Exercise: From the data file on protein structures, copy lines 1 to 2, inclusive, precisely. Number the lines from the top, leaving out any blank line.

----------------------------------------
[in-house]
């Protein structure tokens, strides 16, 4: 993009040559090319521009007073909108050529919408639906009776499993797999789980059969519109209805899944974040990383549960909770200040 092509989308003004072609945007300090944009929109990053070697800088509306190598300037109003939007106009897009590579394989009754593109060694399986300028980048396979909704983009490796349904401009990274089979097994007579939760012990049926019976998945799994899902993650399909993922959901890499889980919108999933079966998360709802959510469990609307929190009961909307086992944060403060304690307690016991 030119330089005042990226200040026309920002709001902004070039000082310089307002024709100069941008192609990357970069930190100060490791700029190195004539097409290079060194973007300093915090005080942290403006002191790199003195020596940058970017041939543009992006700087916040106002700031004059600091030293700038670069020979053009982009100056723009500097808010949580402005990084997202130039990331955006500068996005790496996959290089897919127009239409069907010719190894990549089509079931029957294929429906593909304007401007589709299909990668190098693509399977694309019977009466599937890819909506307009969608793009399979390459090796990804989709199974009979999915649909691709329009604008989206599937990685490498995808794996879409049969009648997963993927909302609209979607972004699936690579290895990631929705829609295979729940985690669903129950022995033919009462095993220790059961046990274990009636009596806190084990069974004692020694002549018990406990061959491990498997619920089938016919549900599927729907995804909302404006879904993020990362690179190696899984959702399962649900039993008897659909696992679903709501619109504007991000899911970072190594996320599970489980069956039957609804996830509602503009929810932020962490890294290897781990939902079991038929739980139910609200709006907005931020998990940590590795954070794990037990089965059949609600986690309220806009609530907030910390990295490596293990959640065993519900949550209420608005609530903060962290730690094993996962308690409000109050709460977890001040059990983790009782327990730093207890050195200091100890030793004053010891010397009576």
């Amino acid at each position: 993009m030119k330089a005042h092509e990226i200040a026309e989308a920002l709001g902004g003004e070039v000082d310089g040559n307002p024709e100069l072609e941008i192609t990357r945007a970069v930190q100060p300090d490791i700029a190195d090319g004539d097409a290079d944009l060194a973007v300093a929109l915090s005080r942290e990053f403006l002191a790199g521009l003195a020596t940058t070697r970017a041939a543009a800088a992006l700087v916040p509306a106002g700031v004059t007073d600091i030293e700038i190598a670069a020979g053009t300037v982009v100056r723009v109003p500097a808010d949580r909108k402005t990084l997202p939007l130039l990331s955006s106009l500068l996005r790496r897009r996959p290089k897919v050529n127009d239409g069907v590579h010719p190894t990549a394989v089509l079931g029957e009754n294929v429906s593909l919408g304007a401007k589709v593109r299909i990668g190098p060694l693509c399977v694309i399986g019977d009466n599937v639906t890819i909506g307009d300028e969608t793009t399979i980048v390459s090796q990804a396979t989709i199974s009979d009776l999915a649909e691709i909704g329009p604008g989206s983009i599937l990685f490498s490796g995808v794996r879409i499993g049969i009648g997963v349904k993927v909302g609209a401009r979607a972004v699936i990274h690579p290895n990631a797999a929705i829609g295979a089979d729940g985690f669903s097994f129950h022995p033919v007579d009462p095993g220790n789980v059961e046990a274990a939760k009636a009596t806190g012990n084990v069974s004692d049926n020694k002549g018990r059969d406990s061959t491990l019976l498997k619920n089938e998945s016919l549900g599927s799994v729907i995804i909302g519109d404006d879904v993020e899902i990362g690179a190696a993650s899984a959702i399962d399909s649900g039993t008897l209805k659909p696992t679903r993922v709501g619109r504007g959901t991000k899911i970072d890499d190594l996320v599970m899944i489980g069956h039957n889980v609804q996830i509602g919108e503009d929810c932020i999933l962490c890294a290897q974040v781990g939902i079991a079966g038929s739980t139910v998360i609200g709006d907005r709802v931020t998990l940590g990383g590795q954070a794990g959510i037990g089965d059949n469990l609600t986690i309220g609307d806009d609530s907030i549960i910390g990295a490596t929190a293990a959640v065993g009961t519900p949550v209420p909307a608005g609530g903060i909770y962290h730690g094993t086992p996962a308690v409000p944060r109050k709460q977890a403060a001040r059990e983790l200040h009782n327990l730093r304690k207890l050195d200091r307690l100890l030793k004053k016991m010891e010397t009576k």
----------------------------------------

[in-house]
């Protein structure tokens, strides 16, 4: 993009040559090319521009007073909108050529919408639906009776499993797999789980059969519109209805899944974040990383549960909770200040 092509989308003004072609945007300090944009929109990053070697800088509306190598300037109003939007106009897009590579394989009754593109060694399986300028980048396979909704983009490796349904401009990274089979097994007579939760012990049926019976998945799994899902993650399909993922959901890499889980919108999933079966998360709802959510469990609307929190009961909307086992944060403060304690307690016991 030119330089005042990226200040026309920002709001902004070039000082310089307002024709100069941008192609990357970069930190100060490791700029190195004539097409290079060194973007300093915090005080942290403006002191790199003195020596940058970017041939543009992006700087916040106002700031004059600091030293700038670069020979053009982009100056723009500097808010949580402005990084997202130039990331955006500068996005790496996959290089897919127009239409069907010719190894990549089509079931029957294929429906593909304007401007589709299909990668190098693509399977694309019977009466599937890819909506307009969608793009399979390459090796990804989709199974009979999915649909691709329009604008989206599937990685490498995808794996879409049969009648997963993927909302609209979607972004699936690579290895990631929705829609295979729940985690669903129950022995033919009462095993220790059961046990274990009636009596806190084990069974004692020694002549018990406990061959491990498997619920089938016919549900599927729907995804909302404006879904993020990362690179190696899984959702399962649900039993008897659909696992679903709501619109504007991000899911970072190594996320599970489980069956039957609804996830509602503009929810932020962490890294290897781990939902079991038929739980139910609200709006907005931020998990940590590795954070794990037990089965059949609600986690309220806009609530907030910390990295490596293990959640065993519900949550209420608005609530903060962290730690094993996962308690409000109050709460977890001040059990983790009782327990730093207890050195200091100890030793004053010891010397009576």